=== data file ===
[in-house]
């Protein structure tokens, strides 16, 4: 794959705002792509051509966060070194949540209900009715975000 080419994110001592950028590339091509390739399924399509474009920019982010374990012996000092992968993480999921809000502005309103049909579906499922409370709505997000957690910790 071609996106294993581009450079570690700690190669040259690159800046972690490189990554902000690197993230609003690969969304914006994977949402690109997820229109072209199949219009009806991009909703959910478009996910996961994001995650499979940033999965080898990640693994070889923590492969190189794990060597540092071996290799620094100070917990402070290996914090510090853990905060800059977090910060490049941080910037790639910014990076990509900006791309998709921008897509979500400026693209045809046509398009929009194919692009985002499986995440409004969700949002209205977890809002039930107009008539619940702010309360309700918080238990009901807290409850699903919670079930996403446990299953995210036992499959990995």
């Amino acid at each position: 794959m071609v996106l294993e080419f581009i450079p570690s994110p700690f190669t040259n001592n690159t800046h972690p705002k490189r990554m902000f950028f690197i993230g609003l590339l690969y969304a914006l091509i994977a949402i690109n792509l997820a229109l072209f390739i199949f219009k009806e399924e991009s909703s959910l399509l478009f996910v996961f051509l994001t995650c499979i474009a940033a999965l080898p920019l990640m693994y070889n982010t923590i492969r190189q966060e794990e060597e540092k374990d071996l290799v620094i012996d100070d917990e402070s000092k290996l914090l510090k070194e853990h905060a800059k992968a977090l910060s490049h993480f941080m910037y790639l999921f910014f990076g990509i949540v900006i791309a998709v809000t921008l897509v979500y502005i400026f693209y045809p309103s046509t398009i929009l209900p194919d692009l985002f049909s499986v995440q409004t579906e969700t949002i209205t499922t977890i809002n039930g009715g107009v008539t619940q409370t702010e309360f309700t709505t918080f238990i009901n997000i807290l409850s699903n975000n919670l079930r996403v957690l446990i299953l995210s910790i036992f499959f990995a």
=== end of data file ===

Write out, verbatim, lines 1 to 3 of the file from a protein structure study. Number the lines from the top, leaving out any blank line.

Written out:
[in-house]
């Protein structure tokens, strides 16, 4: 794959705002792509051509966060070194949540209900009715975000 080419994110001592950028590339091509390739399924399509474009920019982010374990012996000092992968993480999921809000502005309103049909579906499922409370709505997000957690910790 071609996106294993581009450079570690700690190669040259690159800046972690490189990554902000690197993230609003690969969304914006994977949402690109997820229109072209199949219009009806991009909703959910478009996910996961994001995650499979940033999965080898990640693994070889923590492969190189794990060597540092071996290799620094100070917990402070290996914090510090853990905060800059977090910060490049941080910037790639910014990076990509900006791309998709921008897509979500400026693209045809046509398009929009194919692009985002499986995440409004969700949002209205977890809002039930107009008539619940702010309360309700918080238990009901807290409850699903919670079930996403446990299953995210036992499959990995």
């Amino acid at each position: 794959m071609v996106l294993e080419f581009i450079p570690s994110p700690f190669t040259n001592n690159t800046h972690p705002k490189r990554m902000f950028f690197i993230g609003l590339l690969y969304a914006l091509i994977a949402i690109n792509l997820a229109l072209f390739i199949f219009k009806e399924e991009s909703s959910l399509l478009f996910v996961f051509l994001t995650c499979i474009a940033a999965l080898p920019l990640m693994y070889n982010t923590i492969r190189q966060e794990e060597e540092k374990d071996l290799v620094i012996d100070d917990e402070s000092k290996l914090l510090k070194e853990h905060a800059k992968a977090l910060s490049h993480f941080m910037y790639l999921f910014f990076g990509i949540v900006i791309a998709v809000t921008l897509v979500y502005i400026f693209y045809p309103s046509t398009i929009l209900p194919d692009l985002f049909s499986v995440q409004t579906e969700t949002i209205t499922t977890i809002n039930g009715g107009v008539t619940q409370t702010e309360f309700t709505t918080f238990i009901n997000i807290l409850s699903n975000n919670l079930r996403v957690l446990i299953l995210s910790i036992f499959f990995a």